In 1,000 of barrels per day. First chart represents production
while second chart represents consumption.
Source: BP Statistical Review of
World Crude Oil Production and Consumption, 1965-2016
Like the majority of natural resources, the production and
consumption patterns of oil differ significantly. The Middle East is clearly the main supplying region, but its share has seen
important fluctuations since the 1980s. For
instance, developments such as the North Sea oil fields and of Siberia
have increased European and Eurasian output. In recent years the
exploitation of new sources of oil, namely shale oil and tar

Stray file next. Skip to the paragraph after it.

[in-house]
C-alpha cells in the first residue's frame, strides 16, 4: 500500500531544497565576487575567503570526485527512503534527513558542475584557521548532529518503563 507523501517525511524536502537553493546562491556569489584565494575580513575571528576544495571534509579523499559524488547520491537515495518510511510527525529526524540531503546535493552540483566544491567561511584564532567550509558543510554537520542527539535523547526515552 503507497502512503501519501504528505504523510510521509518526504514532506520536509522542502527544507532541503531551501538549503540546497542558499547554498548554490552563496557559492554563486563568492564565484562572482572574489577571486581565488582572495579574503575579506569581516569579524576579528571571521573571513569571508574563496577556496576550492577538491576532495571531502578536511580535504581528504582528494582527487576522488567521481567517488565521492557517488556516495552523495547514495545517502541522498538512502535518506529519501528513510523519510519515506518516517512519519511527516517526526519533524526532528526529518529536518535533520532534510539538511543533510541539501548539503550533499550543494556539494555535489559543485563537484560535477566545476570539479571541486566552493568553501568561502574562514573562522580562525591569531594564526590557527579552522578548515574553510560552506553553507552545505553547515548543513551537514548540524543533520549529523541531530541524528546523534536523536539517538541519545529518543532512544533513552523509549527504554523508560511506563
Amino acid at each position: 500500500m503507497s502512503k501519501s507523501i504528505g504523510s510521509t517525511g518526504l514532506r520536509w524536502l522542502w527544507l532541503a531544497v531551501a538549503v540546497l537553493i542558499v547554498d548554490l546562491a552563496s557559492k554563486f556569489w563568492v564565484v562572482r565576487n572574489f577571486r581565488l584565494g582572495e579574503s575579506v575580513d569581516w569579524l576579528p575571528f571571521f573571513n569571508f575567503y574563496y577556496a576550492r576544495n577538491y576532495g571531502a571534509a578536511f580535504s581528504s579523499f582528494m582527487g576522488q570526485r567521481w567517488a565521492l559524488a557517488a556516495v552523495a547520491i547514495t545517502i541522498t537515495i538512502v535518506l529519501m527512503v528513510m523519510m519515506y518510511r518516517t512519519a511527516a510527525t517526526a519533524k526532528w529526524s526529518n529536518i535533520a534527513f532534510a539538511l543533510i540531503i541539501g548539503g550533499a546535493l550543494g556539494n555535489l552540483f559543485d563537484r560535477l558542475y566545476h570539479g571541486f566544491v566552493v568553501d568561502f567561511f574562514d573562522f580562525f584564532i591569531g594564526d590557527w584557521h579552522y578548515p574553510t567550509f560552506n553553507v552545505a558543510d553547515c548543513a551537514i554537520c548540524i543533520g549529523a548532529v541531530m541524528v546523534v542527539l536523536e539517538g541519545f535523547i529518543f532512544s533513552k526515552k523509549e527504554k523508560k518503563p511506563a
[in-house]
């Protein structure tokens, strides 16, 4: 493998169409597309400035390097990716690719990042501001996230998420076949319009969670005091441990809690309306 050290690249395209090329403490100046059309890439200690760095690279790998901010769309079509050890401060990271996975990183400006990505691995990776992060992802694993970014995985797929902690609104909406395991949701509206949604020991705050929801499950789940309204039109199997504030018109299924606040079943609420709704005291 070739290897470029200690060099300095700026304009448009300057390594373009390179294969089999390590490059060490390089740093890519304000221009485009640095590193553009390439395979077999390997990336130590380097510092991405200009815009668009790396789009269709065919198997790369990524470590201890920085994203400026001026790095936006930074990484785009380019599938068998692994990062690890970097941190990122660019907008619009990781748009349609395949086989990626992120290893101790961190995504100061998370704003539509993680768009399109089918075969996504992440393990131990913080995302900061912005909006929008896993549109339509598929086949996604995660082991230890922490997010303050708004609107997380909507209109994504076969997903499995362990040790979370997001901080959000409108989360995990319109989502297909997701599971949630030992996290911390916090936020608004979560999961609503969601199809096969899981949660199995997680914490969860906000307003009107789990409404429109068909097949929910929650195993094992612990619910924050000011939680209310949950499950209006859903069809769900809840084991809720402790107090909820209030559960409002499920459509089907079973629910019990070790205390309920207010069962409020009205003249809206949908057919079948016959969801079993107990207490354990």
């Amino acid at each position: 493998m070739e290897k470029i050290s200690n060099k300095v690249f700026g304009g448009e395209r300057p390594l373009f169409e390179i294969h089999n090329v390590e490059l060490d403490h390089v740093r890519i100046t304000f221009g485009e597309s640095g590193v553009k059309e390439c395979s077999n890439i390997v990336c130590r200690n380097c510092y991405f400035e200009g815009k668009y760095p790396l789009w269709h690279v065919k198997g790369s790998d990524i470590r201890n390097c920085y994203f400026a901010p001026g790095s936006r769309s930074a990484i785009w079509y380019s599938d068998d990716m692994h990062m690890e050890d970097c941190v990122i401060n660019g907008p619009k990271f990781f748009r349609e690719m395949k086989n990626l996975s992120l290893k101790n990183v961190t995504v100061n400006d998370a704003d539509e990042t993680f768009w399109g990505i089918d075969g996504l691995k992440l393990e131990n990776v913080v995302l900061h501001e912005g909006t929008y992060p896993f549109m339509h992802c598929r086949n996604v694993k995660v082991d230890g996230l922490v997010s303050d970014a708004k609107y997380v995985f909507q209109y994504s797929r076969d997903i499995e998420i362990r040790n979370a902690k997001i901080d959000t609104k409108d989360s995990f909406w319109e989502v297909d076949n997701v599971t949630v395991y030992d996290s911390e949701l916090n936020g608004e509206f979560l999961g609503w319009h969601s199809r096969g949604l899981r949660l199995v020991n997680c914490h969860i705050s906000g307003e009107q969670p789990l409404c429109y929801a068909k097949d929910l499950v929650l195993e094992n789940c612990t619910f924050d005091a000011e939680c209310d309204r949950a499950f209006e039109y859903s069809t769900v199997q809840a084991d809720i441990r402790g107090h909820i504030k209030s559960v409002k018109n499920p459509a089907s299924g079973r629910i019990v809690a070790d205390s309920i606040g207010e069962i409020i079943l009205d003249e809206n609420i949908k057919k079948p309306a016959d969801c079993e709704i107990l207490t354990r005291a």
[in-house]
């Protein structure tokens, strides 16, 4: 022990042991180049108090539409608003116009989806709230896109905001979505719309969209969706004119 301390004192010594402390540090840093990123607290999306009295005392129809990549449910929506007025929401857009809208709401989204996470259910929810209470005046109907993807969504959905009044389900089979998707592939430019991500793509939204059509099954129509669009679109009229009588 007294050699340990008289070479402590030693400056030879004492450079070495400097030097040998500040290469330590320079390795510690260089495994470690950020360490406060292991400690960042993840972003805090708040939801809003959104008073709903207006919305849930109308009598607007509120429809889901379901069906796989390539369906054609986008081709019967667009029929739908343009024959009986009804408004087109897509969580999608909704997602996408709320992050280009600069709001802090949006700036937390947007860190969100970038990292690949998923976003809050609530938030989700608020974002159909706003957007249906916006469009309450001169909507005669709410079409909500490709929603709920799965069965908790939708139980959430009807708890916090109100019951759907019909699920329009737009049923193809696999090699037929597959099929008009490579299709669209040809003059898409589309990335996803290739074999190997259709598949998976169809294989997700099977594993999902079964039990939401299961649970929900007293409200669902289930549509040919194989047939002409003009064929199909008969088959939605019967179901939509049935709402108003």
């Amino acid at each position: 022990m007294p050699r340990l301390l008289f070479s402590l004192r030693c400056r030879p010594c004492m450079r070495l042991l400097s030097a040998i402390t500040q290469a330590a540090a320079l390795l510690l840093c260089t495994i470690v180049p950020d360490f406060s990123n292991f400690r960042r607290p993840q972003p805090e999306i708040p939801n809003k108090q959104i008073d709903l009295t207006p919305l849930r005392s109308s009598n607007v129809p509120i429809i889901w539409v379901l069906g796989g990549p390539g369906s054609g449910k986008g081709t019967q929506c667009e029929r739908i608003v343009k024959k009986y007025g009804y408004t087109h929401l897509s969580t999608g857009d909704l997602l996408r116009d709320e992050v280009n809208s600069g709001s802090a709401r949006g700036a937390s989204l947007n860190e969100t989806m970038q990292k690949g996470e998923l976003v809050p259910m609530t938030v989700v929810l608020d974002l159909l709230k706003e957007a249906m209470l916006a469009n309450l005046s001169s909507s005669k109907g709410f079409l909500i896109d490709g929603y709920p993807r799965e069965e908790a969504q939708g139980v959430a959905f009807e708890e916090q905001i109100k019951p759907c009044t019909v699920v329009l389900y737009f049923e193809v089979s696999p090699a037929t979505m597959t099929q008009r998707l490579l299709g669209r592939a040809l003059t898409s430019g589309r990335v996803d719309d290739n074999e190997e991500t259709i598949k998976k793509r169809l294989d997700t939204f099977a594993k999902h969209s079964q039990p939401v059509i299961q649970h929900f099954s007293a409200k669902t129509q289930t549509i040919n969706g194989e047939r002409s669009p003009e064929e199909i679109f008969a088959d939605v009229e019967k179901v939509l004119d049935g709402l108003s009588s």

sands, has enabled North America to increase its production
which has been steadily declining.
Concomitantly with production, world oil consumption has almost tripled since 1965. North American
and European oil consumption has remained relatively constant over the last
25 years and has even declined through factors such as energy
efficiency and the development of alternative sources of energy. A significant share of the new oil demand is assumed by Pacific
Asian nations going through rapid industrialization and motorization,
particularly China, which has become the world's second largest importer
after the United States. Another way to look at the relationships
between production and consumption is to consider the
oil balance; absolute regional
differences between production and consumption.